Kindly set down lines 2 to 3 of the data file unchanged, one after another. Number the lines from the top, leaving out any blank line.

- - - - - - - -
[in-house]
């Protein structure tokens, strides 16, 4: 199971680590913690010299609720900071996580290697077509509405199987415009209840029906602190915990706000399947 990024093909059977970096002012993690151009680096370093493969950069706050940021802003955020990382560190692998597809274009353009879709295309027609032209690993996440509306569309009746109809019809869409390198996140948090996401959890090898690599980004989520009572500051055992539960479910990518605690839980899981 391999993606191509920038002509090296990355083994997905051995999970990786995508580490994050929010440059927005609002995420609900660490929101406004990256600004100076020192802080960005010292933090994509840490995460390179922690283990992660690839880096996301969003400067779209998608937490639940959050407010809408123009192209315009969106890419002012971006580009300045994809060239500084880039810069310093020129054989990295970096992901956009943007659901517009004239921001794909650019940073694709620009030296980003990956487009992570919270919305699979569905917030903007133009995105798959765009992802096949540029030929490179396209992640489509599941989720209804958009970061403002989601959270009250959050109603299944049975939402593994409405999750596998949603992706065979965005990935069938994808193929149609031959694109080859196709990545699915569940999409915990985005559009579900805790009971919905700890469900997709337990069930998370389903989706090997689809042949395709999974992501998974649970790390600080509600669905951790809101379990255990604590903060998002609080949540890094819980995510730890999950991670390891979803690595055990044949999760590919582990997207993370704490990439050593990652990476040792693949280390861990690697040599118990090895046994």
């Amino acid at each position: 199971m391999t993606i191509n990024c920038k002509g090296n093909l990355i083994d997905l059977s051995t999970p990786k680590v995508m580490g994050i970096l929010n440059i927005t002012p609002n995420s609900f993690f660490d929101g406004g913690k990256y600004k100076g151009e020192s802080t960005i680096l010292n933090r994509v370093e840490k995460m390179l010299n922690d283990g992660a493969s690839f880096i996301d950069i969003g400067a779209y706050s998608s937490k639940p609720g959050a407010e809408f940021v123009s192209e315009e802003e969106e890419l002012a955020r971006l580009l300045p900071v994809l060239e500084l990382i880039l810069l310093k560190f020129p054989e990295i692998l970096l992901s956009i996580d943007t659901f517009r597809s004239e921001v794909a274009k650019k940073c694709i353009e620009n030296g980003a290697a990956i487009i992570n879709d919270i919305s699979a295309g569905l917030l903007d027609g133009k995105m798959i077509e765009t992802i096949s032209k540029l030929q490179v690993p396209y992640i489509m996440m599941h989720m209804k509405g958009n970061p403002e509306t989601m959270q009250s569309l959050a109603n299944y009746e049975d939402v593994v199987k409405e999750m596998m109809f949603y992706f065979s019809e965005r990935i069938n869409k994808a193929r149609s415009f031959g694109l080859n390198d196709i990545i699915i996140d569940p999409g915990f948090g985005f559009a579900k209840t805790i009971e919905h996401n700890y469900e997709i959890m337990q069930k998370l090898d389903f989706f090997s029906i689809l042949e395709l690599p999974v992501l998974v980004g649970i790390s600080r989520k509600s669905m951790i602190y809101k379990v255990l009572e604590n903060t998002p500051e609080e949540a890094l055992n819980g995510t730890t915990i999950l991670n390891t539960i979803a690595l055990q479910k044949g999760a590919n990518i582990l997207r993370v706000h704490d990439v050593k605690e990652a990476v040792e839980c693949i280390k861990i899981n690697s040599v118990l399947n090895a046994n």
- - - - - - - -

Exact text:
């Protein structure tokens, strides 16, 4: 199971680590913690010299609720900071996580290697077509509405199987415009209840029906602190915990706000399947 990024093909059977970096002012993690151009680096370093493969950069706050940021802003955020990382560190692998597809274009353009879709295309027609032209690993996440509306569309009746109809019809869409390198996140948090996401959890090898690599980004989520009572500051055992539960479910990518605690839980899981 391999993606191509920038002509090296990355083994997905051995999970990786995508580490994050929010440059927005609002995420609900660490929101406004990256600004100076020192802080960005010292933090994509840490995460390179922690283990992660690839880096996301969003400067779209998608937490639940959050407010809408123009192209315009969106890419002012971006580009300045994809060239500084880039810069310093020129054989990295970096992901956009943007659901517009004239921001794909650019940073694709620009030296980003990956487009992570919270919305699979569905917030903007133009995105798959765009992802096949540029030929490179396209992640489509599941989720209804958009970061403002989601959270009250959050109603299944049975939402593994409405999750596998949603992706065979965005990935069938994808193929149609031959694109080859196709990545699915569940999409915990985005559009579900805790009971919905700890469900997709337990069930998370389903989706090997689809042949395709999974992501998974649970790390600080509600669905951790809101379990255990604590903060998002609080949540890094819980995510730890999950991670390891979803690595055990044949999760590919582990997207993370704490990439050593990652990476040792693949280390861990690697040599118990090895046994």
């Amino acid at each position: 199971m391999t993606i191509n990024c920038k002509g090296n093909l990355i083994d997905l059977s051995t999970p990786k680590v995508m580490g994050i970096l929010n440059i927005t002012p609002n995420s609900f993690f660490d929101g406004g913690k990256y600004k100076g151009e020192s802080t960005i680096l010292n933090r994509v370093e840490k995460m390179l010299n922690d283990g992660a493969s690839f880096i996301d950069i969003g400067a779209y706050s998608s937490k639940p609720g959050a407010e809408f940021v123009s192209e315009e802003e969106e890419l002012a955020r971006l580009l300045p900071v994809l060239e500084l990382i880039l810069l310093k560190f020129p054989e990295i692998l970096l992901s956009i996580d943007t659901f517009r597809s004239e921001v794909a274009k650019k940073c694709i353009e620009n030296g980003a290697a990956i487009i992570n879709d919270i919305s699979a295309g569905l917030l903007d027609g133009k995105m798959i077509e765009t992802i096949s032209k540029l030929q490179v690993p396209y992640i489509m996440m599941h989720m209804k509405g958009n970061p403002e509306t989601m959270q009250s569309l959050a109603n299944y009746e049975d939402v593994v199987k409405e999750m596998m109809f949603y992706f065979s019809e965005r990935i069938n869409k994808a193929r149609s415009f031959g694109l080859n390198d196709i990545i699915i996140d569940p999409g915990f948090g985005f559009a579900k209840t805790i009971e919905h996401n700890y469900e997709i959890m337990q069930k998370l090898d389903f989706f090997s029906i689809l042949e395709l690599p999974v992501l998974v980004g649970i790390s600080r989520k509600s669905m951790i602190y809101k379990v255990l009572e604590n903060t998002p500051e609080e949540a890094l055992n819980g995510t730890t915990i999950l991670n390891t539960i979803a690595l055990q479910k044949g999760a590919n990518i582990l997207r993370v706000h704490d990439v050593k605690e990652a990476v040792e839980c693949i280390k861990i899981n690697s040599v118990l399947n090895a046994n």